Wedding Day, Take Two
I’ve been reminiscing lately about my life. Writing a memoir by definition dredges up memories. Sometimes the strongest memories are those we don’t drag up from the depths by effort of will, but those that surface on their own in response to a situation or a chance remark. Such was the memory of advice that was given to me on my wedding day by my Chief of Surgery.
I had not thought of J.R. in many years. He died too young (only three years older than I am right now) back in 2002. He was one of only a few people in my life who profoundly affected the course I would take. His teaching shaped the surgeon and thus the person that I would become. To me, he idealized the virtues I have sought to cultivate as a surgeon. He was not perfect, and with the perspective of years and age I am able to see many of his flaws in a more mature light. Nevertheless, his mentorship and insistence on my best effort under his instruction made me the surgeon I am today.
It began with a chance remark from a scrub tech with whom I often work. He asked if Michele, my wife and for the past twenty years, my first assistant in the OR, would be scrubbing the case we had later that day.
I told him she would and he said, “Good. Cases go a lot smoother when she scrubs.”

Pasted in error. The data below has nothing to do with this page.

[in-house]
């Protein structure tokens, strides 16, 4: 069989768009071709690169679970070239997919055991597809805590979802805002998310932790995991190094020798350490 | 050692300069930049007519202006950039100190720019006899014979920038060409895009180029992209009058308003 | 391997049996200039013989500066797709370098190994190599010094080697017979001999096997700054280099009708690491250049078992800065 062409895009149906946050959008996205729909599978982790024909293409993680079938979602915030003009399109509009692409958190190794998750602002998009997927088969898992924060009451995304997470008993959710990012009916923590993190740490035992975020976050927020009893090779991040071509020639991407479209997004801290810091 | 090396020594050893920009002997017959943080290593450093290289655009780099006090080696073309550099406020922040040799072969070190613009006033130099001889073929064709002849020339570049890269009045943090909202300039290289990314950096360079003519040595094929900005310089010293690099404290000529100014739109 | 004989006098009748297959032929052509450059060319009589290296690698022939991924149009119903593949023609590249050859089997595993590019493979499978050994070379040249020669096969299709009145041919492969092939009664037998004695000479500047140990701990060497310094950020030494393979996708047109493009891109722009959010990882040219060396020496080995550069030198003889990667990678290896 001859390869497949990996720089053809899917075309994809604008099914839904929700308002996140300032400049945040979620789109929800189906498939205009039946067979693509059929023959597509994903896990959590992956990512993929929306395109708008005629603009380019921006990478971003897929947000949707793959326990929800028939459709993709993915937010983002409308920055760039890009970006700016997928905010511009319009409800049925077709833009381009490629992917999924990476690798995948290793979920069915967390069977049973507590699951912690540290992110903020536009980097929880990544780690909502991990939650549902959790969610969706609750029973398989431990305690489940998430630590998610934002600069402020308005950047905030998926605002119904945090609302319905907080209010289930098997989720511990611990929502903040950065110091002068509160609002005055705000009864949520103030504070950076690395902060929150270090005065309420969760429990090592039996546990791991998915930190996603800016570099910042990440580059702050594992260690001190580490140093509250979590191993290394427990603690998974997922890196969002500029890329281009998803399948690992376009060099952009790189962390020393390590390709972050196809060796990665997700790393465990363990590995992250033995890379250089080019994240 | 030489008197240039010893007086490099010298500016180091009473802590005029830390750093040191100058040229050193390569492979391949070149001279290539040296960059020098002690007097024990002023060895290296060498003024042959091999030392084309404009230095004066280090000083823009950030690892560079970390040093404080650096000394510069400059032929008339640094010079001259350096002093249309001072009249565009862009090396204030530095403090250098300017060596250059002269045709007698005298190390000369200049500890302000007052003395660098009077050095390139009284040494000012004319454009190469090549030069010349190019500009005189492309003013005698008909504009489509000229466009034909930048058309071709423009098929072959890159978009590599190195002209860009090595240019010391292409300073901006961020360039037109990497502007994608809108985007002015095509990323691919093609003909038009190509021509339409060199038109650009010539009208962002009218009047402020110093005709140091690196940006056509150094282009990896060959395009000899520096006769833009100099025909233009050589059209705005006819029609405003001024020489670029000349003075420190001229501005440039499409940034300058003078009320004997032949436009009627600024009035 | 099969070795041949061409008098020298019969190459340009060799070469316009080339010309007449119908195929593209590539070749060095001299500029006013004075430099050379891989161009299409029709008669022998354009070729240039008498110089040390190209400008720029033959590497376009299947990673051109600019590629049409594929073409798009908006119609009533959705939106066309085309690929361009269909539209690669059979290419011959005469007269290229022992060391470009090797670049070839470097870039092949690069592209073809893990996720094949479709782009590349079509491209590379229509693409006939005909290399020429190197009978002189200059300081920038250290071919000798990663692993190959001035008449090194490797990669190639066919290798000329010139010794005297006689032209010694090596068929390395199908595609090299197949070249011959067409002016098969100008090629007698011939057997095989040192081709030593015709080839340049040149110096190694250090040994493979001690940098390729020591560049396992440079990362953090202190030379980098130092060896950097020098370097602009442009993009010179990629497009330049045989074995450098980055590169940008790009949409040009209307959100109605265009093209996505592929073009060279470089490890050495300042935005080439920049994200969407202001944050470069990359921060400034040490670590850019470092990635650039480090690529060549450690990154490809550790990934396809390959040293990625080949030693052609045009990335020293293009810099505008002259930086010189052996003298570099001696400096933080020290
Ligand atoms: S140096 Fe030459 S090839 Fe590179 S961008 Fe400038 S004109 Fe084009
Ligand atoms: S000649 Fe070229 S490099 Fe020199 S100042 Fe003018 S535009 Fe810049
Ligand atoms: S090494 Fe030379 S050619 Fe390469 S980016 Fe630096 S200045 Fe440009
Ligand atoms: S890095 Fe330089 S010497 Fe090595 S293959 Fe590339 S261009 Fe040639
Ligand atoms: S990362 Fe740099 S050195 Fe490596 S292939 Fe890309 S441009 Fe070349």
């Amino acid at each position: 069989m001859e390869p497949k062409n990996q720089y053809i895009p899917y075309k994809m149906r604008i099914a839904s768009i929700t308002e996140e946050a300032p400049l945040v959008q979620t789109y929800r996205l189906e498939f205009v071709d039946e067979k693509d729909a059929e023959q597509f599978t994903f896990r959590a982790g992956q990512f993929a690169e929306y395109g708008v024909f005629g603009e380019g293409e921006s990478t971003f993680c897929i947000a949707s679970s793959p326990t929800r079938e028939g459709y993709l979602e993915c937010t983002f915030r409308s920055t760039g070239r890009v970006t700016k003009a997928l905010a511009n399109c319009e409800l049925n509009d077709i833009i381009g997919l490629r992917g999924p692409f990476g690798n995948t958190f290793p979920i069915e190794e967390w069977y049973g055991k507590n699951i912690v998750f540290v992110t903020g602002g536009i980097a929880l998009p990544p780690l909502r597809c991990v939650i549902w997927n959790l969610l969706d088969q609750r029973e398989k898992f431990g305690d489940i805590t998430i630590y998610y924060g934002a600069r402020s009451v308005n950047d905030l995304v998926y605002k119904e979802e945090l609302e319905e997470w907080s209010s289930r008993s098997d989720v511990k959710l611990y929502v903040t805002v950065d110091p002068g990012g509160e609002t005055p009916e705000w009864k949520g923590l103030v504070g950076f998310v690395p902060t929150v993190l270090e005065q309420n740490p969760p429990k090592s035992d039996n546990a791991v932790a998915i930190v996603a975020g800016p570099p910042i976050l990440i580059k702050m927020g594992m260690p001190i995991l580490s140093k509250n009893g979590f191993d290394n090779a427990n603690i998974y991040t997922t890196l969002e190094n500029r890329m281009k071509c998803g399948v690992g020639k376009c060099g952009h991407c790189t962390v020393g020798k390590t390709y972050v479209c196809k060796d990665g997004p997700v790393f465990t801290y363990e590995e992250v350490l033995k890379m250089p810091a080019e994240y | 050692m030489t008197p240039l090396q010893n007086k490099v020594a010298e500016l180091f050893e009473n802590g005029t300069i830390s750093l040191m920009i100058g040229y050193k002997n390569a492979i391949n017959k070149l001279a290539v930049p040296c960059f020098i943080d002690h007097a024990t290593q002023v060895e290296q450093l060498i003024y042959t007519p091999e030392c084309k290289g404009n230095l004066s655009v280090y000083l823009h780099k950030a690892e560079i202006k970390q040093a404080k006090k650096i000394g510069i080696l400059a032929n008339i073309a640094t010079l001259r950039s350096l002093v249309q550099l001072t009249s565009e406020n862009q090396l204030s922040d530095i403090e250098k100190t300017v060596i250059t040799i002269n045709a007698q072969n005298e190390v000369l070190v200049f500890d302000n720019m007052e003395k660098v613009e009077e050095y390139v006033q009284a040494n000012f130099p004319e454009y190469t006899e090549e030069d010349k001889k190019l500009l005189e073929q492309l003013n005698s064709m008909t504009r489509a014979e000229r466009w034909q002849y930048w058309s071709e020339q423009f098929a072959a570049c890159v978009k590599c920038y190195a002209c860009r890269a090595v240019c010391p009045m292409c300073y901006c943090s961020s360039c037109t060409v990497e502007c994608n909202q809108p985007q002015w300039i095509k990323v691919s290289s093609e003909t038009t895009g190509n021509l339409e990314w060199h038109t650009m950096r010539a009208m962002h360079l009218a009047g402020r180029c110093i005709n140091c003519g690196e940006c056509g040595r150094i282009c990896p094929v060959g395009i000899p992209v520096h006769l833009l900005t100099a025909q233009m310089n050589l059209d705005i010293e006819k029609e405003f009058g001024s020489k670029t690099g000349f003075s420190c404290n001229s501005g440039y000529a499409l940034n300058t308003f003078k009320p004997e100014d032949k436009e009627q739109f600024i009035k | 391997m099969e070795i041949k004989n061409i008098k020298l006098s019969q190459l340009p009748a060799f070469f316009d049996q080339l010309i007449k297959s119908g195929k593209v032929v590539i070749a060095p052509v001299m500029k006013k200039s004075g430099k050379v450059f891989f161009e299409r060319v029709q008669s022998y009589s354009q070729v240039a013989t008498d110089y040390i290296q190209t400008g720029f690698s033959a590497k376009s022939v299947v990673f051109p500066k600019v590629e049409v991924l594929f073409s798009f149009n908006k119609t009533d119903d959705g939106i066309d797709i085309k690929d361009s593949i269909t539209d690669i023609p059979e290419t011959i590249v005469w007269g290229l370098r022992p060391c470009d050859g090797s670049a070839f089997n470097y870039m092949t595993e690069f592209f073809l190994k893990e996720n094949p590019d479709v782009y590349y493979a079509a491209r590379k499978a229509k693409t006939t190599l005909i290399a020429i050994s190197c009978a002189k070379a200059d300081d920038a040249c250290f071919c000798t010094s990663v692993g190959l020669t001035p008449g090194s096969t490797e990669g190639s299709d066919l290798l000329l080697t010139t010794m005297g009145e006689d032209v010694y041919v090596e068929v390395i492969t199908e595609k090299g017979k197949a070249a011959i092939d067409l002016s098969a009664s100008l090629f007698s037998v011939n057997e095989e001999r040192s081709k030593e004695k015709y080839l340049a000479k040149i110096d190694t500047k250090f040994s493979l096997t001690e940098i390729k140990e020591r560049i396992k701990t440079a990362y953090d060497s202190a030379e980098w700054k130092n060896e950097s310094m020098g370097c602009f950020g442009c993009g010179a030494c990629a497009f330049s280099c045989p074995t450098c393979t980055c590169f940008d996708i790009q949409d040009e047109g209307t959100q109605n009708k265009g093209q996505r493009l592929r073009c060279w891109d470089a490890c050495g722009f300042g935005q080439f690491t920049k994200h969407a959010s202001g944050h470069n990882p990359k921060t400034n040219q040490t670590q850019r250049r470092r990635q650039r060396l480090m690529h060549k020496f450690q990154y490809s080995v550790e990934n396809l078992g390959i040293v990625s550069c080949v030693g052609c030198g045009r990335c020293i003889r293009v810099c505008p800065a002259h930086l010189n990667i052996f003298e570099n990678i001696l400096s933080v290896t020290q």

I already knew that and agreed with him.
He went on, “I don’t know how she does it. She helps you here, she works as a Nurse Practitioner in her own office and she does your books, too, doesn’t she? She sure is a busy woman.”
Those remarks made me think about all of the roles she plays in my life. She is a passionate and multitalented woman and over the years we have forged a strong, intimate partnership in both our personal and professional lives.
That realization brought back the memory of the wedding day conversation with J.R. that I had all but forgotten. It was at our second wedding, the big traditional affair at the Navy Chapel – mess dress uniforms, white dress, swords, the whole nine yards. We were at the reception afterward. The traditional dances and toasts were done and Michele and I were mingling with our guests, moving from table to table spending time with our friends and family.
We had become separated for a few minutes as Michele stopped to talk with some friends from college. I found J.R sitting by himself. He shook my hand and congratulated me as I sat down next to him, welcoming the chance to get off of sore feet.
“Dr. Glass and I had a running bet about how long it would take you to wise up and ask that girl to marry you,” he said. “Glass won.”
“Did he take the short or the long bet,” I asked.
“Long. The whole department knew you two were an item at least a month before the August Hail and Farwell,” he said, referring to the first departmental function Michele and I had attended as a couple.
He watched Michele laughing with her girlfriends for a moment, and then said, “I hope you understand what an asset she is for you.”
That surprised me. I hadn’t heard things put quite that way. “I do, sir,” I said.
He gave me that scornful look that I knew so well from M&M conference. “No you don’t. No one who’s developed your skills by your age could.” He looked across the room to where his own wife was talking with some of the junior residents. “I know I didn’t. Treat her well, encourage her, and someday you will.”
Thirty years later I am beginning to understand, and it keeps me looking forward to the next thirty years